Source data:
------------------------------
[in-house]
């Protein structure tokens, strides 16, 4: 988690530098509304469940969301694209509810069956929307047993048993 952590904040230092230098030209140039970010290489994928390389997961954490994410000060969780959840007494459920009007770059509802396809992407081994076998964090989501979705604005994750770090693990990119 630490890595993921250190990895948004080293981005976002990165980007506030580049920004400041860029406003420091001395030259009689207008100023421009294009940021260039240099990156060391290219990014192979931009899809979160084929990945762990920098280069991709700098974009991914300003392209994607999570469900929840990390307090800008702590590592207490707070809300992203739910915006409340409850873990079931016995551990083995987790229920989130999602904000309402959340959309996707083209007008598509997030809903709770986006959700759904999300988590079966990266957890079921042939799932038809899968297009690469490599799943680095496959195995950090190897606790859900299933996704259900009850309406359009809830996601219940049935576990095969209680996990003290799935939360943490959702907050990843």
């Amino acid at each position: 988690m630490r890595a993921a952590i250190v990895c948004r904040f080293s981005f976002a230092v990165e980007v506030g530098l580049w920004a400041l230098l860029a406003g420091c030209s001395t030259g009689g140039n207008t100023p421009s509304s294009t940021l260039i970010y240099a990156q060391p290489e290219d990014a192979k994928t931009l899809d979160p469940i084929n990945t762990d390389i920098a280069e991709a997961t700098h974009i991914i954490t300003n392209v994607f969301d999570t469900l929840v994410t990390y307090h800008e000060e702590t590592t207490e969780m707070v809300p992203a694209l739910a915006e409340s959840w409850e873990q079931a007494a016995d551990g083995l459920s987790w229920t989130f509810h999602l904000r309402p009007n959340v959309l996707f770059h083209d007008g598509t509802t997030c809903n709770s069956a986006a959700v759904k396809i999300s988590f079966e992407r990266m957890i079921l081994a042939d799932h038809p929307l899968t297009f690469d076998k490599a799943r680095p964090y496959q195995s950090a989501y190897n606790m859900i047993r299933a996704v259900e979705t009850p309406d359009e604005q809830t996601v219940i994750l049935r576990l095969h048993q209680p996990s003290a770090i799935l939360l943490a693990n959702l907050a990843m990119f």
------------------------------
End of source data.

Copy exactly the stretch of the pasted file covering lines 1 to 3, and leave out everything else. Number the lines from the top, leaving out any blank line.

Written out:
[in-house]
């Protein structure tokens, strides 16, 4: 988690530098509304469940969301694209509810069956929307047993048993 952590904040230092230098030209140039970010290489994928390389997961954490994410000060969780959840007494459920009007770059509802396809992407081994076998964090989501979705604005994750770090693990990119 630490890595993921250190990895948004080293981005976002990165980007506030580049920004400041860029406003420091001395030259009689207008100023421009294009940021260039240099990156060391290219990014192979931009899809979160084929990945762990920098280069991709700098974009991914300003392209994607999570469900929840990390307090800008702590590592207490707070809300992203739910915006409340409850873990079931016995551990083995987790229920989130999602904000309402959340959309996707083209007008598509997030809903709770986006959700759904999300988590079966990266957890079921042939799932038809899968297009690469490599799943680095496959195995950090190897606790859900299933996704259900009850309406359009809830996601219940049935576990095969209680996990003290799935939360943490959702907050990843």
């Amino acid at each position: 988690m630490r890595a993921a952590i250190v990895c948004r904040f080293s981005f976002a230092v990165e980007v506030g530098l580049w920004a400041l230098l860029a406003g420091c030209s001395t030259g009689g140039n207008t100023p421009s509304s294009t940021l260039i970010y240099a990156q060391p290489e290219d990014a192979k994928t931009l899809d979160p469940i084929n990945t762990d390389i920098a280069e991709a997961t700098h974009i991914i954490t300003n392209v994607f969301d999570t469900l929840v994410t990390y307090h800008e000060e702590t590592t207490e969780m707070v809300p992203a694209l739910a915006e409340s959840w409850e873990q079931a007494a016995d551990g083995l459920s987790w229920t989130f509810h999602l904000r309402p009007n959340v959309l996707f770059h083209d007008g598509t509802t997030c809903n709770s069956a986006a959700v759904k396809i999300s988590f079966e992407r990266m957890i079921l081994a042939d799932h038809p929307l899968t297009f690469d076998k490599a799943r680095p964090y496959q195995s950090a989501y190897n606790m859900i047993r299933a996704v259900e979705t009850p309406d359009e604005q809830t996601v219940i994750l049935r576990l095969h048993q209680p996990s003290a770090i799935l939360l943490a693990n959702l907050a990843m990119f």